Movie Review – The Bookshop (2017)
Directed by Isabel Coixet.
Starring Emily Mortimer, Bill Nighy, Patricia Clarkson, Honor Kneafsey, and James Lance.
Florence Green decides to open a bookshop in the small coastal town of Hardborough. But she finds herself up against powerful opposition in wealthy Mrs Gamert, who has her own ideas on how the shop should be used. And will stop at nothing to get her own way.
Hands up who’s had that feeling of being an outsider, not fitting in with the group or crowd who seem to make things happen. At the very least, it’s awkward, but it’s often more unpleasant and painful than that. It’s exactly what happens to the widowed Florence Green (Emily Mortimer) in the small English seaside town of Hardborough in 1959, when she decides to set up her own business, a bookshop. And swiftly finds herself confronted by small town attitudes, not so much because of what she’s selling but because the nearest thing the town has to a lady of the manor, the wealthy Mrs Gamert (Patricia Clarkson), has designs on the same property. She wants to establish an arts centre and no little bookshop is going to stop her.
At first sight, this looks like a British Chocolat, but with books. The townsfolk are introduced to adventurous titles such Lolita and Fahrenheit 451 but, to the film’s credit, it eschews the predictable moral outrage route and goes for something more subtle, with good old fashioned snobbery as its target. Mrs Gamert concentrates on political means to oust her rival, her measured, soft tones being nothing more than a front for somebody who will have their own way at any cost. Florence, however, does have an unlikely ally, Mr Brunish (Bill Nighy), a recluse living alone in a mansion which recalls the spirit of Satis House, the home of Great Expectations‘ Miss Havisham. Through Florence, he discovers the works of Ray Bradbury and even goes head to head with Mrs G to plead her case.
So a film, appropriately enough, inspired by literature. But let’s pause for a moment and play a game. You know the one. How long does it take you to work out the ending? If you’re watching something with Paul Haggis’s stamp on it, you know that somewhere along the line he’ll give you an industrial sized pointer. Million Dollar Baby, we’re looking at you. And it ruins things. To be fair, he usually waits to around about the halfway point, but not so The Bookshop. The giveaway comes in the first half hour so you spend the rest of the film waiting to see if you’re right. And there’s precious little satisfaction in discovering you are.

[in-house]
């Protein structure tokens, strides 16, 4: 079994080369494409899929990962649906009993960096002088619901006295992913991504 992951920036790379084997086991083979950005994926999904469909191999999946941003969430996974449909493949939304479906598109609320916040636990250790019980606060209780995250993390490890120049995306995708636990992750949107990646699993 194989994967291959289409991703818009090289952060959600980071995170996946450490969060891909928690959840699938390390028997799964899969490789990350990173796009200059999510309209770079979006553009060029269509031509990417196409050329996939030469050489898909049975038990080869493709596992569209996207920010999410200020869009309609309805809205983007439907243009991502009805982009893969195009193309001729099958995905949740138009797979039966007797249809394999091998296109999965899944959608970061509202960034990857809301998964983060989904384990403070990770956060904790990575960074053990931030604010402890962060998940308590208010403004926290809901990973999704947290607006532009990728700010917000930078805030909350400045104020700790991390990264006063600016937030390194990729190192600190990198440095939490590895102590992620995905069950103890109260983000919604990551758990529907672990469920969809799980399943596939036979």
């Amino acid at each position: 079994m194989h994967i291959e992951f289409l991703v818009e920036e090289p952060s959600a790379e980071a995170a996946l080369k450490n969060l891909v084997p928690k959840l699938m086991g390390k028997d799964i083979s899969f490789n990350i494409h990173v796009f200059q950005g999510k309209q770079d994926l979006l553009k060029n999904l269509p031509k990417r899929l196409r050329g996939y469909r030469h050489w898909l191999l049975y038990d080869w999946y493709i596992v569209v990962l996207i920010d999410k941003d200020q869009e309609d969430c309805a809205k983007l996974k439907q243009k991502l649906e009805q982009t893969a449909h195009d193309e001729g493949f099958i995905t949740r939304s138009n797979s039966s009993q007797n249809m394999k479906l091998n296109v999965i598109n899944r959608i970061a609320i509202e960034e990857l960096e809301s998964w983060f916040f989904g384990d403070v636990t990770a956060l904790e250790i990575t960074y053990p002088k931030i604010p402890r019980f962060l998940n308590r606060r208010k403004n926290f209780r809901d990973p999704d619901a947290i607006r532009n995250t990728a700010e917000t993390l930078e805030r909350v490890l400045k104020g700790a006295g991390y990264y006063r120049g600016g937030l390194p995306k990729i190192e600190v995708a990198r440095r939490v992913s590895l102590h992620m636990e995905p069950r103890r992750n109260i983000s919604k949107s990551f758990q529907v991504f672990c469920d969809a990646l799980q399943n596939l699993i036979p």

Which means the film is on a hiding to nothing. Even Bill Nighy – who steals every scene he’s in (and there’s not enough of them) – can’t quite save it. Whenever the storyline starts to sag – which it does regularly – and you start wishing he was on the screen, back he comes with his gangly walk, ready to deliver another pearl of wisdom with a slice of irony on the side. But this time, he’s not playing it for laughs: he gives Brunish a genuine pathos and it’s a beautifully understated piece of acting. Mortimer is spirited and sensitive as Florence, and Clarkson elevates her character into something more than just a boo-hiss villain, although the same can’t be said for her English accent. The fact that the three of them are so good highlights the shortcomings of James Lance as the local cad who hams it up so much that it’s like watching a young Frankie Howerd, but without the obvious toupee.
You can’t judge a book by its cover and you can’t judge The Bookshop that way either. Adapting a best seller and giving it a classy line-up all point towards something highly watchable but, when the pace is this slow, the tone this flat and the ending so horribly predictable, that empty feeling of disappointment is unavoidable. At best, you’ll be underwhelmed.